Melissa Green was born and raised outside of New York City. “I came to Indiana as a college freshman at the University of Notre Dame,” she explained. It was there that she earned an undergraduate degree in English. Afterward, she entered the Alliance for Catholic Education program.
ACE is a two-year service program – “the Catholic school version of Teach for America,” she shared. It is specifically for those who did not study education in college.
“You graduate from the program with a master’s degree in education from Notre Dame. For two years after receiving your graduate degree, you serve as a full-time teacher in a Catholic school in a diocese where they are struggling in some way,” she continued.
Green taught sixth grade in the ACE program in Montgomery, Alabama. While there, she lived with five other teachers as an “intentional faith community.”
Green’s exposure to and experience with ACE weaves divine providence into the story. What initially drew her attention to the program was a conversation she had shortly after her mom retired from education, during which the seed was planted about Melissa going into education.
Shortly after that conversation, while she was an undergraduate senior, Green went to an informational meeting about ACE and was inspired by the ACE teachers she met. While in ACE, she forged friendships with other like-minded people who wanted to form relationships in their day-to-day work. They continue to be present in her life as godparents to her children and among those she sees on an annual basis. Despite the geographical distance, she has maintained those friendships.
After her time in ACE, Green continued to teach in Catholic schools. Her first assignment was at St. Jude School in Atlanta, Georgia. She chose that location because it was recommended by ACE friends, and, again through divine providence, she met her husband through the program. After the couple married, they moved to St. Paul, Minnesota, because her husband was invited to begin an ACE replication program at the University of St. Thomas.
ACE sealed Green’s desire to want to be a part of teaching Catholic children in a school setting. Through it she met a wonderful caliber of people, which changed her whole life and formed her in a way that nothing else has, she said. It gave her a sense of purpose and direction and clarified for her that she wanted to use her gifts and talents in a setting where faith was central and prominent to the educational environment.
“It’s a perfect intersection of both academics and faith. It brings me joy, having a deep, God-centric purpose to what I am doing every day,” she said.
Green did not initially consider working in educational administration. In fact, for one year she stepped out of education entirely and into the role of an administrative assistant.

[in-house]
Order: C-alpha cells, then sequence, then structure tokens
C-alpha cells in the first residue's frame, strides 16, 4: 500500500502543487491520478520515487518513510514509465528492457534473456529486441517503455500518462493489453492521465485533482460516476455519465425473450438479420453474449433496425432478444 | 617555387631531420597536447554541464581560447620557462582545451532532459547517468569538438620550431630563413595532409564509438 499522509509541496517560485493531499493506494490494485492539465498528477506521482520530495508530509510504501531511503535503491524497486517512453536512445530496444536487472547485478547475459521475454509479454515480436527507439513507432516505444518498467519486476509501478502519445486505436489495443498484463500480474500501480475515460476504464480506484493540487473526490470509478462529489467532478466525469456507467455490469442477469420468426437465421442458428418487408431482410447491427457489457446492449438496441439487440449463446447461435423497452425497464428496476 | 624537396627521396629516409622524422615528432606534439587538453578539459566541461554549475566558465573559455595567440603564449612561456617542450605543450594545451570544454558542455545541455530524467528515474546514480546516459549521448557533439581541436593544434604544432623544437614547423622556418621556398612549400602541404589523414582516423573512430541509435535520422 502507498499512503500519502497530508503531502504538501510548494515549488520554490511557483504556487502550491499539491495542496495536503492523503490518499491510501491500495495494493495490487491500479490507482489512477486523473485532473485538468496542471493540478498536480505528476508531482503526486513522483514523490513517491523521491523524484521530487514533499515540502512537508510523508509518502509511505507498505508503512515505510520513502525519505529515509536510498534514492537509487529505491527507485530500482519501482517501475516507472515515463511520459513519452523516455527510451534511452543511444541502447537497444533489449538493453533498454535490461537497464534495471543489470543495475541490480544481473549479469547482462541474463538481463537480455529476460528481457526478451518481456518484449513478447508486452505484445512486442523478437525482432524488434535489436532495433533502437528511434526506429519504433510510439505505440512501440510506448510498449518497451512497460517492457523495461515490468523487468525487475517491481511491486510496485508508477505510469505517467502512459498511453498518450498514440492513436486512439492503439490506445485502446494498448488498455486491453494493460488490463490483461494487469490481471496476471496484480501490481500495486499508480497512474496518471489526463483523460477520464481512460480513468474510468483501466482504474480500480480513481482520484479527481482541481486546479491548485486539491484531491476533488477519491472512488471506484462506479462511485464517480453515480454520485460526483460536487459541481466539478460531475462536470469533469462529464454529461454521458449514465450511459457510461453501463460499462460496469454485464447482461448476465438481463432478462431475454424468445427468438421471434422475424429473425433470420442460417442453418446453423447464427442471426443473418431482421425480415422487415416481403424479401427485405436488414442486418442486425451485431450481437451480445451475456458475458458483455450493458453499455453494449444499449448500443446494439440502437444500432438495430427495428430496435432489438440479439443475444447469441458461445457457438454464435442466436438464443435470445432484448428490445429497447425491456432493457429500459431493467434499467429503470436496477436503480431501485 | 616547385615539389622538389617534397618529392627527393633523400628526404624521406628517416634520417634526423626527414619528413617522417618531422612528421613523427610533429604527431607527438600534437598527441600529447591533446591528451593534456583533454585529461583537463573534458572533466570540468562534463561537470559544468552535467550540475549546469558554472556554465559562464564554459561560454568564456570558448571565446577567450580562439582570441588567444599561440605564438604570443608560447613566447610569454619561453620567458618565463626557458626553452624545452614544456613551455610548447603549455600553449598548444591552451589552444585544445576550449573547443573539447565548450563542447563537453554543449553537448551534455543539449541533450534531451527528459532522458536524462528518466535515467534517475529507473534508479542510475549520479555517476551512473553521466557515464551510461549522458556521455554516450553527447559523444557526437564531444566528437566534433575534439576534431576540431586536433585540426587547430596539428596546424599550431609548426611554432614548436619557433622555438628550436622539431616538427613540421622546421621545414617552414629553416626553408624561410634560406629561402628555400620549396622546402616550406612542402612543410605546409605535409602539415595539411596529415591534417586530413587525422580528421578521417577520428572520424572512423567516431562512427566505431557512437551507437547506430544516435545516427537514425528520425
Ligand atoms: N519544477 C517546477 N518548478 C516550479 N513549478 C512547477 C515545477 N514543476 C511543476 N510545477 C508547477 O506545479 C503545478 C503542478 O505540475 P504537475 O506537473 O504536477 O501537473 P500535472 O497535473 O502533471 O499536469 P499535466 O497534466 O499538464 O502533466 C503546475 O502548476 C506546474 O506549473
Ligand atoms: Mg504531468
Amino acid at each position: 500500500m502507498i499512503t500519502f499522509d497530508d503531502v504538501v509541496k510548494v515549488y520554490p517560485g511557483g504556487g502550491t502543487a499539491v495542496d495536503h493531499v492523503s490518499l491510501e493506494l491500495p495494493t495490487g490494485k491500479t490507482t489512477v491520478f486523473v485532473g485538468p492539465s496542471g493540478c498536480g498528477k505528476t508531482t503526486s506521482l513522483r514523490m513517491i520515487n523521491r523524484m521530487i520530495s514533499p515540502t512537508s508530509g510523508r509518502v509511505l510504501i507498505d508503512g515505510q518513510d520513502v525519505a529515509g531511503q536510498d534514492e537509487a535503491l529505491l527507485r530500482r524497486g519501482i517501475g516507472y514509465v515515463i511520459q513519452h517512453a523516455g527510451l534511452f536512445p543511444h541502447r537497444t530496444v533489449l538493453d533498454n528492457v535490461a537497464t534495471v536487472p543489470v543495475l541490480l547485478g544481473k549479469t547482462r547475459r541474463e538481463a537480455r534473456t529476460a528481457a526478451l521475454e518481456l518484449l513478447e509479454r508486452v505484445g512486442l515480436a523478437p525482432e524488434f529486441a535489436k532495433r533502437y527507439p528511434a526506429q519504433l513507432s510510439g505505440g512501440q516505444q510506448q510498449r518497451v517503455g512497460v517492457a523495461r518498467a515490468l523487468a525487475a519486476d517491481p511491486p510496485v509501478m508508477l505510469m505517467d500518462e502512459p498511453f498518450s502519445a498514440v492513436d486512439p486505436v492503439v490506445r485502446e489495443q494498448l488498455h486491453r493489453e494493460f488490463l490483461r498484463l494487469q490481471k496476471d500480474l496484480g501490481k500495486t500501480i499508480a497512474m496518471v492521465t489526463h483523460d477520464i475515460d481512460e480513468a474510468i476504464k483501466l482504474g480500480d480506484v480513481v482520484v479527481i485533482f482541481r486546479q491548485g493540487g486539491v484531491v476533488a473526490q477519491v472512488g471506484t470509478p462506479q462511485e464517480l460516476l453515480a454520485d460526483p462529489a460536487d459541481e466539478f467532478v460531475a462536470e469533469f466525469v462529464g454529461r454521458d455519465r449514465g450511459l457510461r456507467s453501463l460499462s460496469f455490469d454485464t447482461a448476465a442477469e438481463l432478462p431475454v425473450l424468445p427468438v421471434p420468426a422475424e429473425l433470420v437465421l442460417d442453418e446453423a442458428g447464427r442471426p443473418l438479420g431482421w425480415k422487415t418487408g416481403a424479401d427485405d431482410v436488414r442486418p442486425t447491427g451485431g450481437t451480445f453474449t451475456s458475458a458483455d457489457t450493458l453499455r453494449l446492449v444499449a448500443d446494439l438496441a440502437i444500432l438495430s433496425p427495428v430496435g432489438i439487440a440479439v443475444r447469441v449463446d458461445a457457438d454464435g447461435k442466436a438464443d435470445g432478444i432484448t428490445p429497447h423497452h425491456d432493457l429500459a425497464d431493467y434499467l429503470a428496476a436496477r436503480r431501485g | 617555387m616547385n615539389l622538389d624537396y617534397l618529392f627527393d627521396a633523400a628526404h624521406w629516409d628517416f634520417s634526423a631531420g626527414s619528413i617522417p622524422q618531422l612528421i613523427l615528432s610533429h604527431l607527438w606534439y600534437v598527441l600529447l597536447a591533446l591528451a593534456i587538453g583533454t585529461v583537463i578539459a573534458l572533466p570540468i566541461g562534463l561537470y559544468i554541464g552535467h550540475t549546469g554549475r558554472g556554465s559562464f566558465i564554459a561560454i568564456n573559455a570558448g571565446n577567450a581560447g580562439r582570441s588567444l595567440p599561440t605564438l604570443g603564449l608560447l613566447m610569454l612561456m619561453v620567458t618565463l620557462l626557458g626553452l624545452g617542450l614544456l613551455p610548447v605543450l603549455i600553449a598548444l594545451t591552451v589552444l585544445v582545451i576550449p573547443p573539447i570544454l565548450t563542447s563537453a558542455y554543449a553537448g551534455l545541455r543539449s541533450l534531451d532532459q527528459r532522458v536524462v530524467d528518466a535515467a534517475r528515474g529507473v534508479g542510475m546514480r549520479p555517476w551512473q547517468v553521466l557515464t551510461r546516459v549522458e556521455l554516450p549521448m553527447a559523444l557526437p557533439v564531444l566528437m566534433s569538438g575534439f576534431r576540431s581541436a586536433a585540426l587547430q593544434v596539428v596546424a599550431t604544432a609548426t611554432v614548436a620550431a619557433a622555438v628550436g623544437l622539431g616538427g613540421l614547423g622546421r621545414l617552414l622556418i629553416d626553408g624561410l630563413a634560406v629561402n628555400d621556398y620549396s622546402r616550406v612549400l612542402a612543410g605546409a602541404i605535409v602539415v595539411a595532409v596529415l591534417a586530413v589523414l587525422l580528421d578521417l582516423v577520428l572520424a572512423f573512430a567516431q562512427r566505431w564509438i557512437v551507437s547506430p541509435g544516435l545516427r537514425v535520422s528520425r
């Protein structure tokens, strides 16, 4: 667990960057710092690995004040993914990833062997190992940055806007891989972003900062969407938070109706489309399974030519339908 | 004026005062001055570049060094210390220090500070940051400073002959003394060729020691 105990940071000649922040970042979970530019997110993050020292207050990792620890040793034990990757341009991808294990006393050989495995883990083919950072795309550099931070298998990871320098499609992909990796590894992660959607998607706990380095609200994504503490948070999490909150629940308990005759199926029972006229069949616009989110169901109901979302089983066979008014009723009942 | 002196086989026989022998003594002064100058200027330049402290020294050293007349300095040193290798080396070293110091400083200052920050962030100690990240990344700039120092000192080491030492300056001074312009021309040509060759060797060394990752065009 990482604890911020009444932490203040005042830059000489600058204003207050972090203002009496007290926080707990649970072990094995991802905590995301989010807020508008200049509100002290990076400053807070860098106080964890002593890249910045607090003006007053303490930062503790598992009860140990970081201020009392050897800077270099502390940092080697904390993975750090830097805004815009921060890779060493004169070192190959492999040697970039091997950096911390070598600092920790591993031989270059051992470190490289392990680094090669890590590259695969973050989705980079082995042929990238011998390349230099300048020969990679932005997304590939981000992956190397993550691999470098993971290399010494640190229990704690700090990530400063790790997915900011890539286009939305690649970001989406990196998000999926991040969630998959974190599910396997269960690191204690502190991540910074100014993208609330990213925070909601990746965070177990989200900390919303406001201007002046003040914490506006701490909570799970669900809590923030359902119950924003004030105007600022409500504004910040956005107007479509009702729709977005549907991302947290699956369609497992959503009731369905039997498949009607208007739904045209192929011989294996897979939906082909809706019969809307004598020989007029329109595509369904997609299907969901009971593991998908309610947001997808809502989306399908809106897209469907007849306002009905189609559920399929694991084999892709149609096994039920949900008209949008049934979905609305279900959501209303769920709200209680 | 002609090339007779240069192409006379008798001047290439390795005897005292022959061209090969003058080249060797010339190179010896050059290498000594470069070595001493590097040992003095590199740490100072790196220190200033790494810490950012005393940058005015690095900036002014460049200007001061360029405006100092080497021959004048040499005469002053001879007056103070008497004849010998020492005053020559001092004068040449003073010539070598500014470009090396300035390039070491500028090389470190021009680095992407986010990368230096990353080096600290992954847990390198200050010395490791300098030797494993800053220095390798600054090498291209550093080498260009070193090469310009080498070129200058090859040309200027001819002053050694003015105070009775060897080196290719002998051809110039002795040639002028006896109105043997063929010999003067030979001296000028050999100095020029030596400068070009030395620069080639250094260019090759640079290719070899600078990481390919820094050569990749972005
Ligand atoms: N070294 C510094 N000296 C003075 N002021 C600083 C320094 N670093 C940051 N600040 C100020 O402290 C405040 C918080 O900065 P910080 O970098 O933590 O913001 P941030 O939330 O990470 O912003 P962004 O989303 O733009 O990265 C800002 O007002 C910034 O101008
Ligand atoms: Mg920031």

But being a school leader comes with much responsibility, so after Green gave birth to her first child in 2005, she also put her goal of becoming an educational administrator aside. She didn’t apply for a leadership position until 2018, continuing to teach, meanwhile, until the right opportunity and timing coincided.
Green said her experiences helped her realize she wanted to be part of bigger conversations such as: “Where are we headed as a school? What are we doing for our teachers?”
An opportunity came up to be assistant principal at St. Adalbert School in South Bend in 2018. “I felt this was a great learning opportunity,” she explained. There, she worked with principal Joe Miller, who participated with Green in the ACE program in 1998-99. “This was a good fit,” she said. “The school was run by someone I trusted. It was a smaller school and was a great invitation to take a step toward leadership. I stayed in that role for three years.”
When Green saw the principal position at St. Joseph Grade School, at the parish she and her family have attended for 14 years, friends in education invited her to apply. “They felt it made a lot of sense for me to come back,” she said. She was offered the position and accepted it.
Green and her husband have four children: two daughters who will be at Saint Joseph High School this fall and two sons who will attend St. Joseph Grade School.
What she is most looking forward to about her new position is working with the teachers. Green said she has found they are driven to be excellent in their field, using summertime to reflect and perfect what they do and plan ahead.
“I’m excited to be in this community of Catholic educators, because they are mission-driven men and women, but they also love the art of teaching,” she shared. One of the longtime teachers at St. Joseph, Rachel Schroeder, applied for assistant principal and will be working with Green. The women have formed a strong camaraderie and shared vision for the school.
“In a Catholic school, you are looking to form the hearts and souls of the children as much as you’re looking to impart truth and information to them,” she reflected. “You’re given the opportunity to assist them to see how innately good they are and how much potential they have to express that good in their own unique way, to become holy people. They’re good in different ways. Their own holiness will look different from each other, but this spiritual diversity is a gift to the Church. I want to affirm that and help them become the people they’re called to be.”
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